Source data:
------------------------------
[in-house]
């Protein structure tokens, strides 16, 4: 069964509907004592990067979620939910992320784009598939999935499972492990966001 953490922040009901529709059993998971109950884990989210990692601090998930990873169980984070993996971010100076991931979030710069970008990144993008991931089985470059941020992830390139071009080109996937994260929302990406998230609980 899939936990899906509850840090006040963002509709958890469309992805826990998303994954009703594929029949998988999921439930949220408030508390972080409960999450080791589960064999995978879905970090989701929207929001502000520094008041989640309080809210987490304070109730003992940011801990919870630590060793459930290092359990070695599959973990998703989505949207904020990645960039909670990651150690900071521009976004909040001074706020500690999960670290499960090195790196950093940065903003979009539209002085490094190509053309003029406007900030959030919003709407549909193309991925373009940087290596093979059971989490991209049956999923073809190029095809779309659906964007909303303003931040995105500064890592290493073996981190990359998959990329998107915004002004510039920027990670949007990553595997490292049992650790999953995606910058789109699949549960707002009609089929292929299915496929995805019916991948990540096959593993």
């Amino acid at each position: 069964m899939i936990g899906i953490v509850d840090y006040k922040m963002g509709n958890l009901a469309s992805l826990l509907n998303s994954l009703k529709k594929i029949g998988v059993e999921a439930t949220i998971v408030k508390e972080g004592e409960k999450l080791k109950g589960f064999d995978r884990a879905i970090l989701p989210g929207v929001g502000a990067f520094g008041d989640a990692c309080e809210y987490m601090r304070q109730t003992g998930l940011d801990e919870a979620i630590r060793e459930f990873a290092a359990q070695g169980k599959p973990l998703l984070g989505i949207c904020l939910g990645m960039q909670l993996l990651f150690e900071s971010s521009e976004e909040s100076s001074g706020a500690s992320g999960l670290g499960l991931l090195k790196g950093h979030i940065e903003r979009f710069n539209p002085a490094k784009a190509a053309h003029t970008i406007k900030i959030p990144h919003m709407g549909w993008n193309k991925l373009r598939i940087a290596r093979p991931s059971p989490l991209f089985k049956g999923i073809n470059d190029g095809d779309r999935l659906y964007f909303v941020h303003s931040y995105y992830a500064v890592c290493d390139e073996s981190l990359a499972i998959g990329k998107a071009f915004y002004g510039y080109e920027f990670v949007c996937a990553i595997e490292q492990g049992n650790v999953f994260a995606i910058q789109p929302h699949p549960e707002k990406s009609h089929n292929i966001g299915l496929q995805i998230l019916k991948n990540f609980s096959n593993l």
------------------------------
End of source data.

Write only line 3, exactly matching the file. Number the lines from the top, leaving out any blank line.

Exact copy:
């Amino acid at each position: 069964m899939i936990g899906i953490v509850d840090y006040k922040m963002g509709n958890l009901a469309s992805l826990l509907n998303s994954l009703k529709k594929i029949g998988v059993e999921a439930t949220i998971v408030k508390e972080g004592e409960k999450l080791k109950g589960f064999d995978r884990a879905i970090l989701p989210g929207v929001g502000a990067f520094g008041d989640a990692c309080e809210y987490m601090r304070q109730t003992g998930l940011d801990e919870a979620i630590r060793e459930f990873a290092a359990q070695g169980k599959p973990l998703l984070g989505i949207c904020l939910g990645m960039q909670l993996l990651f150690e900071s971010s521009e976004e909040s100076s001074g706020a500690s992320g999960l670290g499960l991931l090195k790196g950093h979030i940065e903003r979009f710069n539209p002085a490094k784009a190509a053309h003029t970008i406007k900030i959030p990144h919003m709407g549909w993008n193309k991925l373009r598939i940087a290596r093979p991931s059971p989490l991209f089985k049956g999923i073809n470059d190029g095809d779309r999935l659906y964007f909303v941020h303003s931040y995105y992830a500064v890592c290493d390139e073996s981190l990359a499972i998959g990329k998107a071009f915004y002004g510039y080109e920027f990670v949007c996937a990553i595997e490292q492990g049992n650790v999953f994260a995606i910058q789109p929302h699949p549960e707002k990406s009609h089929n292929i966001g299915l496929q995805i998230l019916k991948n990540f609980s096959n593993l």